It is only when decisions are known for the Core Strategy that progress can be made towards finalising the Churnet Valley Masterplan (CVMP)and for this the Whiston Action Group has made detailed representations to your authority.  Comments on Alton Towers are included.


We understand that decisions on the Core Strategy are unlikely until later next year and so clearly some positive progress on the CVMP and Alton Towers SPD, with full public consultation, has to wait until we know the Inspector’s decision on the overall planning strategy for adoption by Staffordshire Moorlands District Council.


It is already clear from decisions of the District Council and Government Guidance that public participation in planning for the future of Staffordshire Moorlands is vital.  At this stage in the review of planning strategy we note that the overall public response to the Core Strategy and CVMP is for no – or minimal – change.


No draft Alton Towers Long Term plan or draft SPD have been issued for community consultation.  We understand that the District Council is relying upon Alton Towers and their advisers to produce these drafts.  There has already been significant delay.




Considerations given to the previous chalet application in 1986 are equally valid today and need no repetition save that the transport and highway considerations are far worse than reported then.  The affect of light pollution for the first time at this Eastern End of the parkland is not considered.


You will appreciate the strength of feeling by action group members against this proposed development.  We hope that on consideration of our reasons for objection the management of Alton Towers Resort will be persuaded to withdraw the application (for which there are precedents in the face of opposition to other proposals by Alton Towers).


The immediate need is for a planning strategy for Alton Towers to replace the 1988 SPD that has been fully considered and approved by the community and , as applied in 1986, “the Local Planning Authority may judge and be seen to judge future applications submitted by the Company”.  


In terms of planning records administration we wish to draw the District Council’s attention to the need for a comprehensive record of planning decisions and obligations associated with Alton Towers and ability for anyone to view and analyse the information with ease.  The absence of this facility may well explain the inadequacy of the applicant’s submission.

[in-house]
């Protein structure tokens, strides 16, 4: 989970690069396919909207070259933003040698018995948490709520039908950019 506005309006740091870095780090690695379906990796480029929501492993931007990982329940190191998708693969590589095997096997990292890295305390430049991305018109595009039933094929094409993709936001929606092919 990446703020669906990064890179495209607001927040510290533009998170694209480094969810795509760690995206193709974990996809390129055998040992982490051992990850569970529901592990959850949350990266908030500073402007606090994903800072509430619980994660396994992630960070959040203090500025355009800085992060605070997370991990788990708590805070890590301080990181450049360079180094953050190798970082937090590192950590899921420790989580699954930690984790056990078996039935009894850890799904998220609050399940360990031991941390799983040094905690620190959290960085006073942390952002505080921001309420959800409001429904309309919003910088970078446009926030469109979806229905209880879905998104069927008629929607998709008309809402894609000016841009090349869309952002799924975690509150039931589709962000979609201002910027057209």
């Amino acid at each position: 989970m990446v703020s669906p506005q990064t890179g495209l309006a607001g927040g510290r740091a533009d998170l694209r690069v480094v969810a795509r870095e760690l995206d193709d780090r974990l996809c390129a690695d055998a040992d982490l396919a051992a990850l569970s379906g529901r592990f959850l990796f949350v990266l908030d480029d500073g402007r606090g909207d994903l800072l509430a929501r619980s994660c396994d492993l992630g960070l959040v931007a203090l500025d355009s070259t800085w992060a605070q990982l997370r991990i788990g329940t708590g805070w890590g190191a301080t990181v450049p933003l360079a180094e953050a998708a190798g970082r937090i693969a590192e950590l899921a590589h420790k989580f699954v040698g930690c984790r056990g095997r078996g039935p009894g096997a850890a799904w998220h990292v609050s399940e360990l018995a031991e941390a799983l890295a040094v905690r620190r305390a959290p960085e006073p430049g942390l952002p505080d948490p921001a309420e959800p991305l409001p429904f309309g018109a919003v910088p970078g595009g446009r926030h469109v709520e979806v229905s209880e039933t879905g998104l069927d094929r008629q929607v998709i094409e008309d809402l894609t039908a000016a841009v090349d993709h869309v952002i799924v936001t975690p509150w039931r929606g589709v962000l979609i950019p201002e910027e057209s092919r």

The obvious conflict of the proposed chalet development with the need to preserve and enhance the 1971 Alton and Farley Conservation Area is very apparent.  It is also at odds with the 1988 SPG and other policies and poses a threat to operational flexibility of the JCB test facility.


The ideal solution is for the applicant to withdraw this application but if not then we consider that the District Council has many reasons to refuse consent and will do so.  If the applicant decides to Appeal the Council’s decision to refuse then the timing of an Appeal would coincide very well with the Government Inspector’s review of the Core Strategy during next year.


Would you please acknowledge receipt of this objection and keep me informed on progress.  We understand that the deadline for any further comments is Monday 3 December 2012.

Yours sincerely,

Harry Blood



WAG Open Meeting attracts wide ranging public support.


WAG’s open public meeting at Whiston Village Hall on Friday evening (02 Nov 2012) attracted over forty members of the public, not only local residents but people from villages throughout the Churnet Valley and other parts of the Staffordshire Moorlands, demonstrating wide ranging interest in concerns raised by WAG. An opening statement emphasised that WAG’s rigorous evidence based approach is intent on passing on conclusions based on facts – not opinions or gossip. Presentations were given by several speakers on a variety of issues, the most contentious being the Core Strategy Submission; Village House Building Proposals; Laver’s failure to restore Moneystone Quarry in accordance with the legally binding restoration plan, and public health concerns regarding the contaminated site at the Old Bolton Copperworks.

The District Council’s Core Strategy document, consider by many to be neither legally compliant nor sound, is currently being considered by the independent Planning Inspectorate. The inspector, Mr Patrick Whitehead, is to hold a Pre-Hearing Meeting at 10am Tuesday 11 Dec 2012 at the Bethel Suite, Tape Street, Cheadle, where he will set out the procedure and arrangements for his formal examination to be held in February of next year at Leek Council Offices. Anyone who made representations about the Core Strategy is encouraged to attend.